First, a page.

Calling on Member States to transcend their national positions and forge global solutions, General Assembly President Jan Eliasson said today that it was crucial to get speedy agreement on setting up a new United Nations Human Rights Council, the body put forward to replace the much-criticized Commission on Human Rights.
Mr. Eliasson, who is still consulting with Member States over the blueprint to set up the Human Rights Council, told reporters that he hoped to see it agreed upon “as soon as possible” and preferably before the Commission is due to open its annual session in a little under two weeks time.
“I would hope that we will all be able to move in this direction, and find that in a situation like this, the national positions have to be put in second place, and we now have to look for international solutions,” he said, adding that “on human rights, we need to be united in this world.”
“I have always said that I want to proceed as soon as possible. I have said earlier that the beginning of the work of the Commission on Human Rights is a crucial date – the 13th of March…And as President of the General Assembly, I would also hope that we would move to action and have a consensus decision on this very crucial matter.”
Mr. Eliasson said that the blueprint for the Council, which he unveiled last Thursday, “constitutes the best basis for the continued work of human rights, which has to be maintained in the United Nations.”
“What is at stake is the establishment of a Human Rights Council within the body of the United Nations…The human rights dimension is the soul of the United Nations, and we have to preserve that very important element of our Organization,” he said.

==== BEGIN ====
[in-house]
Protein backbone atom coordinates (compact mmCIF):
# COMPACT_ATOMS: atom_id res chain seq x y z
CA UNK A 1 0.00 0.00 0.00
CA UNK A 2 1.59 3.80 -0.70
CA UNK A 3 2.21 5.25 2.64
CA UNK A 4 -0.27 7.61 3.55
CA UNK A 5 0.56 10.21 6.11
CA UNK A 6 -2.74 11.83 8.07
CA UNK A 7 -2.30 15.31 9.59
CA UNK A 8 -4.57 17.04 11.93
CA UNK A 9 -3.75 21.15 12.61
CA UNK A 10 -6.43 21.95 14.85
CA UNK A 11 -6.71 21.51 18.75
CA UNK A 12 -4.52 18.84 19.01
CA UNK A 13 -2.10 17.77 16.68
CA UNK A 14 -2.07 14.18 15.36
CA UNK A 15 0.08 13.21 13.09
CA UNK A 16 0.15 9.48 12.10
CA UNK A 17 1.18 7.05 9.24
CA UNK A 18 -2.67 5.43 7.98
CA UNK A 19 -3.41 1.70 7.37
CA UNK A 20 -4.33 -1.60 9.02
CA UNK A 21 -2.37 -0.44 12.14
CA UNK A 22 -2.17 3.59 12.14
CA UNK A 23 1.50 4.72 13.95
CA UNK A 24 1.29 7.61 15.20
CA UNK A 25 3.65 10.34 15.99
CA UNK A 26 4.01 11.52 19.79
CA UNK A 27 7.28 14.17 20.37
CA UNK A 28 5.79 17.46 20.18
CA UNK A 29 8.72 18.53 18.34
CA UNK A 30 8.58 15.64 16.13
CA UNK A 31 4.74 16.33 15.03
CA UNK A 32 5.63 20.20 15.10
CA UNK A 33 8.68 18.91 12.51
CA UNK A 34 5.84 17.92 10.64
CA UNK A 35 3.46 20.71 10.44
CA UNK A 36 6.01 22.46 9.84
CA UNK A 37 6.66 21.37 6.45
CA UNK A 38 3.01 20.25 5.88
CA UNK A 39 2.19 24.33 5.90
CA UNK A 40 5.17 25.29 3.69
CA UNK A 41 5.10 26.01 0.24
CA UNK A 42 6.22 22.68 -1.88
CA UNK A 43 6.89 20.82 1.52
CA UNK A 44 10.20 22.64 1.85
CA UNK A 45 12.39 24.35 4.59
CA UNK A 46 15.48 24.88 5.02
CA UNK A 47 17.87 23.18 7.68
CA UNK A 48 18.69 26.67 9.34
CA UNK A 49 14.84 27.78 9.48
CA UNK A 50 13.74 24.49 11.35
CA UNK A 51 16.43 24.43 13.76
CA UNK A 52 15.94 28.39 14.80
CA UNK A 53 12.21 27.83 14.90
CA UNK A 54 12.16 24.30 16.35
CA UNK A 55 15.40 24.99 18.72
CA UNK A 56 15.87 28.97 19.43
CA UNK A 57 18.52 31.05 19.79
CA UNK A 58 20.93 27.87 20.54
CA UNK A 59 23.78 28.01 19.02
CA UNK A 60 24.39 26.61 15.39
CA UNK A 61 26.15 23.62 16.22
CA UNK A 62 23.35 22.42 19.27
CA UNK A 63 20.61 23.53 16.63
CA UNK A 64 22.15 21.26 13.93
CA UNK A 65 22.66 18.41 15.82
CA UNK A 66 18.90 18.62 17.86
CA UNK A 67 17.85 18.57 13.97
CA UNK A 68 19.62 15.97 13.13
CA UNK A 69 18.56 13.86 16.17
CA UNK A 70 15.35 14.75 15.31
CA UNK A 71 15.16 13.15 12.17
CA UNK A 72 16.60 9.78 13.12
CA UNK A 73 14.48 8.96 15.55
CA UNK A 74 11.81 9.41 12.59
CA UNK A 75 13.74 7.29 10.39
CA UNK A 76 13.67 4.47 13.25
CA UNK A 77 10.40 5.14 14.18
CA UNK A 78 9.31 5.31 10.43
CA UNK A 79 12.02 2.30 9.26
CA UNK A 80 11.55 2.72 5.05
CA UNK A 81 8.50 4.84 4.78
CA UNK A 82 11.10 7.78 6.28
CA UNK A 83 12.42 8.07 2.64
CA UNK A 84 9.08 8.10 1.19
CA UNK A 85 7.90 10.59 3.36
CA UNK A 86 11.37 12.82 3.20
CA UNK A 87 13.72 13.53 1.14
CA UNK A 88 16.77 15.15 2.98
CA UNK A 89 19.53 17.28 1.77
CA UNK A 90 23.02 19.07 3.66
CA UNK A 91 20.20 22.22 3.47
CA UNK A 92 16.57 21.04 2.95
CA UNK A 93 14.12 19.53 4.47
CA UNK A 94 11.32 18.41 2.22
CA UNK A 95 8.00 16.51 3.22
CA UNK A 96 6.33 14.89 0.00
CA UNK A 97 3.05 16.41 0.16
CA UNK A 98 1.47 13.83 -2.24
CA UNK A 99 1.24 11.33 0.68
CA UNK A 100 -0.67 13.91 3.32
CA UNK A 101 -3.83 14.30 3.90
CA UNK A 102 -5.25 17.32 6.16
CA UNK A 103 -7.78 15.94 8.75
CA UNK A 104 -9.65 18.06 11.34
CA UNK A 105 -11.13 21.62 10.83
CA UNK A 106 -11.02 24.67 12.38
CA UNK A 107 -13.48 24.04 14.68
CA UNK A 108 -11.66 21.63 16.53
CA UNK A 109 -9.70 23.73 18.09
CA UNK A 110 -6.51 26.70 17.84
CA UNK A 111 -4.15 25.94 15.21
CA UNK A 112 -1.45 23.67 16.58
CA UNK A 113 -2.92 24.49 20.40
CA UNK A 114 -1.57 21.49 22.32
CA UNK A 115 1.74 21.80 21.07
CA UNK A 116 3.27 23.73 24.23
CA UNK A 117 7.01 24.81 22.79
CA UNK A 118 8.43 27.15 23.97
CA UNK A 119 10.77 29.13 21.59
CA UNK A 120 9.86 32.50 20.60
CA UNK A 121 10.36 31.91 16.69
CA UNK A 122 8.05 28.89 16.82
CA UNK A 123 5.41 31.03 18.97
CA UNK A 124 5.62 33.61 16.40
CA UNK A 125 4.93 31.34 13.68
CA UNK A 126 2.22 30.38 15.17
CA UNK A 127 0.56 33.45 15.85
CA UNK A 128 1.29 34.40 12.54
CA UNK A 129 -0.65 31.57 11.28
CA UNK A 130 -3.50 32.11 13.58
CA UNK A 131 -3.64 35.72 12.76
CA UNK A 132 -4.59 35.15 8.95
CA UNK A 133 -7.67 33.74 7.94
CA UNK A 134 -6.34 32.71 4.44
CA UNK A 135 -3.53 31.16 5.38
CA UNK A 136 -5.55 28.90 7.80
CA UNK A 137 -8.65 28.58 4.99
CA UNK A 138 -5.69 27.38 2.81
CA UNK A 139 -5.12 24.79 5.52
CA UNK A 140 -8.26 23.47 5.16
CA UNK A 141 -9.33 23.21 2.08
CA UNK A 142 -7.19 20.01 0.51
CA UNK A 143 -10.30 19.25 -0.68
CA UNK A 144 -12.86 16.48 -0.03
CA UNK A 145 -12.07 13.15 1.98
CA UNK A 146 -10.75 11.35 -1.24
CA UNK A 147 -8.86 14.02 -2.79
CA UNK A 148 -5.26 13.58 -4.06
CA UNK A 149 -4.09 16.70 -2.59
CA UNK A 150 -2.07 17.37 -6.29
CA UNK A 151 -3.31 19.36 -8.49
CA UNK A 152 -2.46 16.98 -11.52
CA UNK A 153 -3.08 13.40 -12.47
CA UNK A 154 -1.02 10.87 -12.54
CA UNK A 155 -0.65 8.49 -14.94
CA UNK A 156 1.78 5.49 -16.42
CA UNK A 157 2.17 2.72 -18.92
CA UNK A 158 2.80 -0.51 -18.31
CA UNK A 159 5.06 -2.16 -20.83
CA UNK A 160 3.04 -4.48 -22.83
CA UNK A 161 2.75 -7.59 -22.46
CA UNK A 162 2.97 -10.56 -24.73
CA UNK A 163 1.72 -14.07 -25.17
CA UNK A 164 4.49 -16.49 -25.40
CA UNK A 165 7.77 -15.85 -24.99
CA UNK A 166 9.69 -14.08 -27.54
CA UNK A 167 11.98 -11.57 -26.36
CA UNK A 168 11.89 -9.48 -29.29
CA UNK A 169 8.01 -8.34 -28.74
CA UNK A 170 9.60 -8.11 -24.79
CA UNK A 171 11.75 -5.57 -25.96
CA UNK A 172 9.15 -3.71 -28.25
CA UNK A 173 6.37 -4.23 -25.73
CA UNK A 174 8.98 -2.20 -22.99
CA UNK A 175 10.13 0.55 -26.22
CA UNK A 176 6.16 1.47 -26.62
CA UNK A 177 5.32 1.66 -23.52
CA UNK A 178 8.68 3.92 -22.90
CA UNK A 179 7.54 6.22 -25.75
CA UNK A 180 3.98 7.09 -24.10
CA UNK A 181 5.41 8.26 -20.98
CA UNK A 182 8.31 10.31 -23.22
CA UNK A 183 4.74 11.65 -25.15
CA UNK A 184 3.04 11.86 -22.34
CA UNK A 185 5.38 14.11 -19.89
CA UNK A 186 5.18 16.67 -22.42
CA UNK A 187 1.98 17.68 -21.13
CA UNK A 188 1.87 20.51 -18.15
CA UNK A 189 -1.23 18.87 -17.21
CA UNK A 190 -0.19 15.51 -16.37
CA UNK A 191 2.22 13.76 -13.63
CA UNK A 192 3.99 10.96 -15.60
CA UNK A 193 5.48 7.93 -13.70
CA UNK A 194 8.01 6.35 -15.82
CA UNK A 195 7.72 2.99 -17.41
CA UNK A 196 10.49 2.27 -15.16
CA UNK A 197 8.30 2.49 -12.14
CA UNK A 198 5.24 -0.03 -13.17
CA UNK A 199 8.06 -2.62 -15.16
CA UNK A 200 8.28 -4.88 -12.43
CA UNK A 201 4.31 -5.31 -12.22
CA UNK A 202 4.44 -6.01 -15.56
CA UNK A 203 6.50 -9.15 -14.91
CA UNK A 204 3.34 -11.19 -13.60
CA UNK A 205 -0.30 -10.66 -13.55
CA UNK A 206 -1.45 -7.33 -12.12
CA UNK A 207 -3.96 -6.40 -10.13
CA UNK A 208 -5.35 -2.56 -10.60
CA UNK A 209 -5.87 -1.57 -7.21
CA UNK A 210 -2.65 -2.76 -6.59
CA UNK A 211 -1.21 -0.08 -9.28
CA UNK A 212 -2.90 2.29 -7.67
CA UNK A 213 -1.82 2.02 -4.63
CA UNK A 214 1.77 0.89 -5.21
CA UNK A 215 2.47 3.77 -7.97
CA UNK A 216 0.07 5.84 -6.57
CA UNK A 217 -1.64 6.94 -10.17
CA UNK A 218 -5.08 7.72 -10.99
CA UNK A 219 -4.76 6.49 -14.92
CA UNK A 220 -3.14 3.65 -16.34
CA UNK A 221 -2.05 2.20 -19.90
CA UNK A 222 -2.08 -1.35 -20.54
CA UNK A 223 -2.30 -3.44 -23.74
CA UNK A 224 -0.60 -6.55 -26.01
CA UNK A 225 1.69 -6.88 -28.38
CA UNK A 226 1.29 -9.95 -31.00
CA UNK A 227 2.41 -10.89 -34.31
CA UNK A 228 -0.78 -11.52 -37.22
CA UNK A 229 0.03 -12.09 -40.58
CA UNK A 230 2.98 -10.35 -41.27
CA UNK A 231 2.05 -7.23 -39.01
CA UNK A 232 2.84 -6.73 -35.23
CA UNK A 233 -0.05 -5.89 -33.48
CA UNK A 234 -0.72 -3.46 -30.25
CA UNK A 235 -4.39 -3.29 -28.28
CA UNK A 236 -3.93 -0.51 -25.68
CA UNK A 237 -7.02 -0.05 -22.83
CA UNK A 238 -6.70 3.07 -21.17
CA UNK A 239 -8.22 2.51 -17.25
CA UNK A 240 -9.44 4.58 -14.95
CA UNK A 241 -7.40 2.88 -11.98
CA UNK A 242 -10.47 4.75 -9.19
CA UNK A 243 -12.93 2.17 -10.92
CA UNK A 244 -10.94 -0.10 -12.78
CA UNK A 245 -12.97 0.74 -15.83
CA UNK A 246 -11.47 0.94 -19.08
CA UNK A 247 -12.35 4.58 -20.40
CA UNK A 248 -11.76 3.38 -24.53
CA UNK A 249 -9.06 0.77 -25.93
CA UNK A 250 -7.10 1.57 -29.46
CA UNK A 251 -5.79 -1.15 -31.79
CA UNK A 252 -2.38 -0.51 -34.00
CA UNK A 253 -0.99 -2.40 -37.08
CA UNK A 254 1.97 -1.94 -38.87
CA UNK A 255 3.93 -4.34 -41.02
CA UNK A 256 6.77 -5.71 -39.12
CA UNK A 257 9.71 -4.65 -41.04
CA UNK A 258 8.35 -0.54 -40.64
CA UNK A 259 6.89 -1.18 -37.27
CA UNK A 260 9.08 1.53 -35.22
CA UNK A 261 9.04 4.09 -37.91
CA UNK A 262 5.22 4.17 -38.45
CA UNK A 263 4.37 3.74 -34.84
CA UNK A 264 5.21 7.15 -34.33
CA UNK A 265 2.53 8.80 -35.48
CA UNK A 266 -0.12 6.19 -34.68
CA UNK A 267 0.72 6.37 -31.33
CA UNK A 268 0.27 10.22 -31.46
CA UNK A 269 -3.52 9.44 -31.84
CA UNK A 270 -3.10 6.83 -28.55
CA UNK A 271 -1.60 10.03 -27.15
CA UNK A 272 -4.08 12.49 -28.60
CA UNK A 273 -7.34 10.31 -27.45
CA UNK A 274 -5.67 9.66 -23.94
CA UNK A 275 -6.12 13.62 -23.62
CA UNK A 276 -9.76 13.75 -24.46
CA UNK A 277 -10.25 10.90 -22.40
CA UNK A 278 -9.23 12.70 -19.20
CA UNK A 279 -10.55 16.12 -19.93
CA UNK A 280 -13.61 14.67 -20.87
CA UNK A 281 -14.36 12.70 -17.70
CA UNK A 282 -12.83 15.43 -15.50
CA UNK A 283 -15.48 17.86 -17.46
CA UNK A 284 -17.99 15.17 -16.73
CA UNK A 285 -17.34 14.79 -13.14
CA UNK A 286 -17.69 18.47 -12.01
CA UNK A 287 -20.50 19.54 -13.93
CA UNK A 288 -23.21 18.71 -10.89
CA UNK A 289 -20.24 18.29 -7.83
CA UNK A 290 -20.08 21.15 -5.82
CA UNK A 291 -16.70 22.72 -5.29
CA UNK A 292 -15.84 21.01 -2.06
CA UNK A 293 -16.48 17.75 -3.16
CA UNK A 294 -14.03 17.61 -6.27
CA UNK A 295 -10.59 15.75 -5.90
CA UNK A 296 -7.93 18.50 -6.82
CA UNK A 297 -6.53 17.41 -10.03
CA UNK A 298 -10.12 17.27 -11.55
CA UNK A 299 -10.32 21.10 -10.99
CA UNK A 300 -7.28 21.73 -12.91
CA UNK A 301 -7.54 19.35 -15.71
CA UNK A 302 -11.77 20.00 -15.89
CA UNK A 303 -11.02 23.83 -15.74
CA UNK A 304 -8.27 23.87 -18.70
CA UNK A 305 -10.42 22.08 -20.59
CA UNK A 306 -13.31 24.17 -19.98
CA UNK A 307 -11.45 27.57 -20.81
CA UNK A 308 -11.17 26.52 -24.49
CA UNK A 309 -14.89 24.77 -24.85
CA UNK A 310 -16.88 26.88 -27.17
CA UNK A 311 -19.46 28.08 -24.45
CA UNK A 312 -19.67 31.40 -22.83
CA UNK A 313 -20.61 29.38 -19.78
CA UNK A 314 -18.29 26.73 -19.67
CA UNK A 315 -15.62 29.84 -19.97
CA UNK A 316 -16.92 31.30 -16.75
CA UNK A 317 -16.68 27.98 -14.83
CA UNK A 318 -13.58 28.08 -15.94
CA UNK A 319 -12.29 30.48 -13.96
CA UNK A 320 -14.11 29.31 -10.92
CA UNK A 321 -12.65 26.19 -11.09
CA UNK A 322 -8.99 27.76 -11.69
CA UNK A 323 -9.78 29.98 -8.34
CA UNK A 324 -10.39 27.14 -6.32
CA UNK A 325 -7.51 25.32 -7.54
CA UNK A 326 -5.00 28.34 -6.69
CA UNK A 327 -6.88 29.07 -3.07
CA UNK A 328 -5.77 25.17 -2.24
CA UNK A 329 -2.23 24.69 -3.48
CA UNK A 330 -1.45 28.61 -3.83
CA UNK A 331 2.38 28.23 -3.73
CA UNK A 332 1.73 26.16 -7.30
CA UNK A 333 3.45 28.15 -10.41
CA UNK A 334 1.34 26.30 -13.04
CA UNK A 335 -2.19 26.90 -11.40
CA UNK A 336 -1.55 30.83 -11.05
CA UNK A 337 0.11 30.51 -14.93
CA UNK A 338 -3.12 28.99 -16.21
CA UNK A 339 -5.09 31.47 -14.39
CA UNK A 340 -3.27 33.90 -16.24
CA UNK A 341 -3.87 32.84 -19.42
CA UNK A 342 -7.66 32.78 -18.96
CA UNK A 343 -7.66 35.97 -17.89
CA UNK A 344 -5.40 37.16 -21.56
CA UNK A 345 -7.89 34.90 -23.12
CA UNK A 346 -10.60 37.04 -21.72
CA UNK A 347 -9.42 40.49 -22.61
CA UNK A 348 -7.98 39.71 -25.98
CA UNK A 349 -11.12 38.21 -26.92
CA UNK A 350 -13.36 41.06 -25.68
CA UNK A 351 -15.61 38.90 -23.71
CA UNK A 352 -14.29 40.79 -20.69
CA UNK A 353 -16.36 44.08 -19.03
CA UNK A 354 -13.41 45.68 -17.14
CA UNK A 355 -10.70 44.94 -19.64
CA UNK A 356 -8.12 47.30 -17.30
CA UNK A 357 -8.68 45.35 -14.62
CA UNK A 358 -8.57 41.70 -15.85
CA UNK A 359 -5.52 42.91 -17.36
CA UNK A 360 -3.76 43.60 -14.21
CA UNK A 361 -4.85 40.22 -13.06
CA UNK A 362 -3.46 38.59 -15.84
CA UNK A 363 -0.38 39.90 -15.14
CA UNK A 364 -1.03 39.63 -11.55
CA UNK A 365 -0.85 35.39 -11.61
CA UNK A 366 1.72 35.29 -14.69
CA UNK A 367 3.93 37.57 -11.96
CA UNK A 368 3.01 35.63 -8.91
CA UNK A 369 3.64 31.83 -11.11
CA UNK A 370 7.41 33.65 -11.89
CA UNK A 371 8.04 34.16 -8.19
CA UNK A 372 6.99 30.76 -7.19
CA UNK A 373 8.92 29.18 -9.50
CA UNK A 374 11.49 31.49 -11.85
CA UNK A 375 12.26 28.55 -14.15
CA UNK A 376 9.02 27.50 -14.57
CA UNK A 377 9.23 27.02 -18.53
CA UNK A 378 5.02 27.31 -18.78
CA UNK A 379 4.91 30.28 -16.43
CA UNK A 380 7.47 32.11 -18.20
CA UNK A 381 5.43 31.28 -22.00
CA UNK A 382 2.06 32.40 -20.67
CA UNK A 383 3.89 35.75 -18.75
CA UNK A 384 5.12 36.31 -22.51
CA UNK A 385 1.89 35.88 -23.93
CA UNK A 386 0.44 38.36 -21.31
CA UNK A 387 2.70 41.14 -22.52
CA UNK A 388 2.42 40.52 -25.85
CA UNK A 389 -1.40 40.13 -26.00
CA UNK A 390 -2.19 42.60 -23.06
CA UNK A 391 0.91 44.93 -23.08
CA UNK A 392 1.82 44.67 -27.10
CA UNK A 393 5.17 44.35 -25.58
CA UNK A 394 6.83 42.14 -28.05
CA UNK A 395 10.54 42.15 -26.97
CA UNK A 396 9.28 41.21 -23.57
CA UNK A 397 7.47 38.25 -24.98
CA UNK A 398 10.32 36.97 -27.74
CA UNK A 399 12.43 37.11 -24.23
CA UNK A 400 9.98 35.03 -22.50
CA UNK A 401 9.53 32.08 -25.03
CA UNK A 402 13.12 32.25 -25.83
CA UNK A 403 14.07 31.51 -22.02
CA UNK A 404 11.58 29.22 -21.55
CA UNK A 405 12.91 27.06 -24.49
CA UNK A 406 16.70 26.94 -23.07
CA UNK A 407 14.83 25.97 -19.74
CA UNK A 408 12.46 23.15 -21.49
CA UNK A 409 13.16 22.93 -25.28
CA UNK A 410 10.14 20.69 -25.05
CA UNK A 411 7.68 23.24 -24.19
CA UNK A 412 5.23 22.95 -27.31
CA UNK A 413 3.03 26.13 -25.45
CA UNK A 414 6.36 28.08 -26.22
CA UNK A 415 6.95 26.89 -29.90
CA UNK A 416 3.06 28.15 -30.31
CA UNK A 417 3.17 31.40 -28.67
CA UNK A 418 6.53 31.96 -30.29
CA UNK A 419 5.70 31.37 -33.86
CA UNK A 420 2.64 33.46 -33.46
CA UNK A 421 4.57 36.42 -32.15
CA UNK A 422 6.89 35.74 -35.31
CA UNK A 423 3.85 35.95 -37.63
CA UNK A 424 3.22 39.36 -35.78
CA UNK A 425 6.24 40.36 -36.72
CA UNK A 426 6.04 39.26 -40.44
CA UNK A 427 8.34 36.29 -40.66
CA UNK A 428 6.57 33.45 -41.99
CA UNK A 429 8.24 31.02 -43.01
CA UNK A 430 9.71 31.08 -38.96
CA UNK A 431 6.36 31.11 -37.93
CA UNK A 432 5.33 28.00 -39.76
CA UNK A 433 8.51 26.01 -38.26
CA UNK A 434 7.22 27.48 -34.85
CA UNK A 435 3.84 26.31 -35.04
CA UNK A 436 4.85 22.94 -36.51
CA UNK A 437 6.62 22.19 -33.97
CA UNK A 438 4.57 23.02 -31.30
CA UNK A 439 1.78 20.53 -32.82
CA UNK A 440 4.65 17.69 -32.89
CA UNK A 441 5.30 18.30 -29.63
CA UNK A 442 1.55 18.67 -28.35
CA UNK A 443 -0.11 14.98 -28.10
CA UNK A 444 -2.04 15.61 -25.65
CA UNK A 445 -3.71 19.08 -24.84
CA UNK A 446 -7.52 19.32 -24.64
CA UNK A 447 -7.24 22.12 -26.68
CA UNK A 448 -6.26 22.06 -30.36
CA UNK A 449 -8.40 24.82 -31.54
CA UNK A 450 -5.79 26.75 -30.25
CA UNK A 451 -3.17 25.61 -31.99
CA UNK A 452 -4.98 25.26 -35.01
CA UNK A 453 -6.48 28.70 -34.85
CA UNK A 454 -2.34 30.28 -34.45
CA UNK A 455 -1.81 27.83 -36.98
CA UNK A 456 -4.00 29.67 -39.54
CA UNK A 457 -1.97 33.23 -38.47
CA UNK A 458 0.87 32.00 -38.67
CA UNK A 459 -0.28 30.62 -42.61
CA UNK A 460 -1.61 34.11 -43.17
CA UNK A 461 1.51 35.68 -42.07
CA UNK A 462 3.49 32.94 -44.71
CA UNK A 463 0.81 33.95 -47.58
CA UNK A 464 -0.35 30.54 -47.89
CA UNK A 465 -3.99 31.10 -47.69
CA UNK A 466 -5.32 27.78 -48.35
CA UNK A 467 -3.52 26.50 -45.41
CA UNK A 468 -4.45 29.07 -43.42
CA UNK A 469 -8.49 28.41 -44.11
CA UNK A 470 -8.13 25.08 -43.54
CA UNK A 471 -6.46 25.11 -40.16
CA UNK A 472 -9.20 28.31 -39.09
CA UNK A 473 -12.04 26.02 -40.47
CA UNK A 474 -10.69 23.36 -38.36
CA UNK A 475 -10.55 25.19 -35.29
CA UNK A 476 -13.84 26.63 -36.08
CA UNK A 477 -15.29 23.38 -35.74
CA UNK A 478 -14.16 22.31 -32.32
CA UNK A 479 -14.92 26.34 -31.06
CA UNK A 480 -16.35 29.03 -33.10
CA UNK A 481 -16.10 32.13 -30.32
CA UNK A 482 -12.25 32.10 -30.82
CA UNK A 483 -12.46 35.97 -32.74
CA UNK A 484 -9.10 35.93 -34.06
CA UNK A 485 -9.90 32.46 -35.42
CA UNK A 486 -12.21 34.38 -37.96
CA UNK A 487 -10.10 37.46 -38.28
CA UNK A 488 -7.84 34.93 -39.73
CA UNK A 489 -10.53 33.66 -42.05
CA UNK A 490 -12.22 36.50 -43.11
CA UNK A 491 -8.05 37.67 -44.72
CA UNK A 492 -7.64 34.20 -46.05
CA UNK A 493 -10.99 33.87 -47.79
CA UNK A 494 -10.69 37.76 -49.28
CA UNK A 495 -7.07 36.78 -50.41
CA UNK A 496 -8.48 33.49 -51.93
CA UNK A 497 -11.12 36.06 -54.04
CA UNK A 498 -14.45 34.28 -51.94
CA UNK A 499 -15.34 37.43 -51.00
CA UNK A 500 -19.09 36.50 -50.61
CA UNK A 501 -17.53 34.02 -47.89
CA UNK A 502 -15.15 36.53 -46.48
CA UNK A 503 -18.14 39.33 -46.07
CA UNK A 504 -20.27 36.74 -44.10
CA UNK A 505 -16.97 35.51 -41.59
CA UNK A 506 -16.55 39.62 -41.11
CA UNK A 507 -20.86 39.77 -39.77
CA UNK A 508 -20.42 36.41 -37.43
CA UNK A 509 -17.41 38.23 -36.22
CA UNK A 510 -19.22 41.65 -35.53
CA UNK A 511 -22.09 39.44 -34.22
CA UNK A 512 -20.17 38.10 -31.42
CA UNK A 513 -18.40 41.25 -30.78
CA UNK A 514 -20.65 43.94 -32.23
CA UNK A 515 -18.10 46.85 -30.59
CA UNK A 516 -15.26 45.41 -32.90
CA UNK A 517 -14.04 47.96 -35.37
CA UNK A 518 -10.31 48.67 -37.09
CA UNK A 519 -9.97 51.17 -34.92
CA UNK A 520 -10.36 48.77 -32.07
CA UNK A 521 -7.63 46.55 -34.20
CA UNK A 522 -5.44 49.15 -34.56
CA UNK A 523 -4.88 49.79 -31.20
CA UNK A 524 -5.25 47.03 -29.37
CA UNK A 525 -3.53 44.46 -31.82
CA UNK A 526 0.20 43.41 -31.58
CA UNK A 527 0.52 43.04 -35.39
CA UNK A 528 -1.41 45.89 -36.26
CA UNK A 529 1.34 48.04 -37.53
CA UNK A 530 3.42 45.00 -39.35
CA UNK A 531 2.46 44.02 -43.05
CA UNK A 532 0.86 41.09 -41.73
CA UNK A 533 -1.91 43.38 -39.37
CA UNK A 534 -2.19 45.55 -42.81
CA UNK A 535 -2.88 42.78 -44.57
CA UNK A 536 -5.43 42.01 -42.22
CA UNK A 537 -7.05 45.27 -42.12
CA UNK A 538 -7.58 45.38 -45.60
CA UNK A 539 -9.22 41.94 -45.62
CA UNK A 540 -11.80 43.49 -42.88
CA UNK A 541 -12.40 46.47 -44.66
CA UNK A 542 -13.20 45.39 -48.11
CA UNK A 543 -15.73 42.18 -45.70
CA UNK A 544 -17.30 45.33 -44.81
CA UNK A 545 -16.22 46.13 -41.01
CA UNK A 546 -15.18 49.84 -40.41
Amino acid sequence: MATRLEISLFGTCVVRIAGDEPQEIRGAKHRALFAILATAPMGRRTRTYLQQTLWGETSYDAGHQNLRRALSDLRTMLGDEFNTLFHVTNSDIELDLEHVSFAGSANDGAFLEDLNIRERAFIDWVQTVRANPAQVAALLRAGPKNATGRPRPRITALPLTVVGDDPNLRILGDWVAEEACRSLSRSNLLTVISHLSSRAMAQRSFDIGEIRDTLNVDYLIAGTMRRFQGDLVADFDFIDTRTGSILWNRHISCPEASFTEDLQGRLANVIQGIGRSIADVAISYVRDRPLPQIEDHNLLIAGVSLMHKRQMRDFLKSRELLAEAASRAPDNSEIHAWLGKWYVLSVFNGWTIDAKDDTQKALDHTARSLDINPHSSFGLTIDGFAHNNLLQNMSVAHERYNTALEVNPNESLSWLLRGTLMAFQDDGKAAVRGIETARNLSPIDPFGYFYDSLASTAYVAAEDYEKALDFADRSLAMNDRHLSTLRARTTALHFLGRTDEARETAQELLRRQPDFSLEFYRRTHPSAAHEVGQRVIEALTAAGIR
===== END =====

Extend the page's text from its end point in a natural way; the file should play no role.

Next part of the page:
Earlier this week, United States Ambassador John Bolton said that Washington opposed the proposed text.
That draft resolution modifies the original proposal put forward by Secretary-General Kofi Annan, who has called the draft “a solid basis to move forward,” while cautioning against “line-by-line negotiations” of the text.
“If at this stage we get into line-by-line negotiations or discussions, I am afraid it will lead to major delays and can cause a serious problem. I would appeal to Member States to understand that it is not a perfect world,” Mr. Annan told reporters on Monday, urging approval of the text.
Mr. Annan said that he hoped Member States would approve the proposal for the Council this week, “adding that the longer you let this sort of thing slide, the more precarious it gets.”
UN High Commissioner for Human Rights Louise Arbour has also called for speedy approval of the body, warning that failure by the General Assembly to do this could immeasurably damage the cause of human rights, and saying that there was no reason to believe that further negotiations would produce a better mechanism.
As envisioned in the blueprint that Mr. Eliasson unveiled last week, the Council will have a higher status and greater accountability than the Commission that meets yearly in Geneva.
Mr. Eliasson has also said that another major improvement of the proposed Council is the requirement that its members, elected individually by the Assembly, would be judged on their human rights records with the proviso that they can be suspended if they themselves commit gross and systematic violations.
Mr. Eliasson also said that the new Council would have a higher standing as a subsidiary body of the General Assembly, would meet year round as opposed to the six-week annual session of the Commission, and would conduct a “universal, periodic review” of all States’ adherence to human rights norms, starting by scrutinizing its members.
Concluding his comments to reporters today, Mr. Eliasson called for consensus on the Council, and again warned against further prolonged discussion.
“I have stated several times that I can see grave difficulties with renegotiation, and I can see grave difficulties with changing the text. And therefore I would hope that we would come to closure on this before the Human Rights Commission begins,” he said.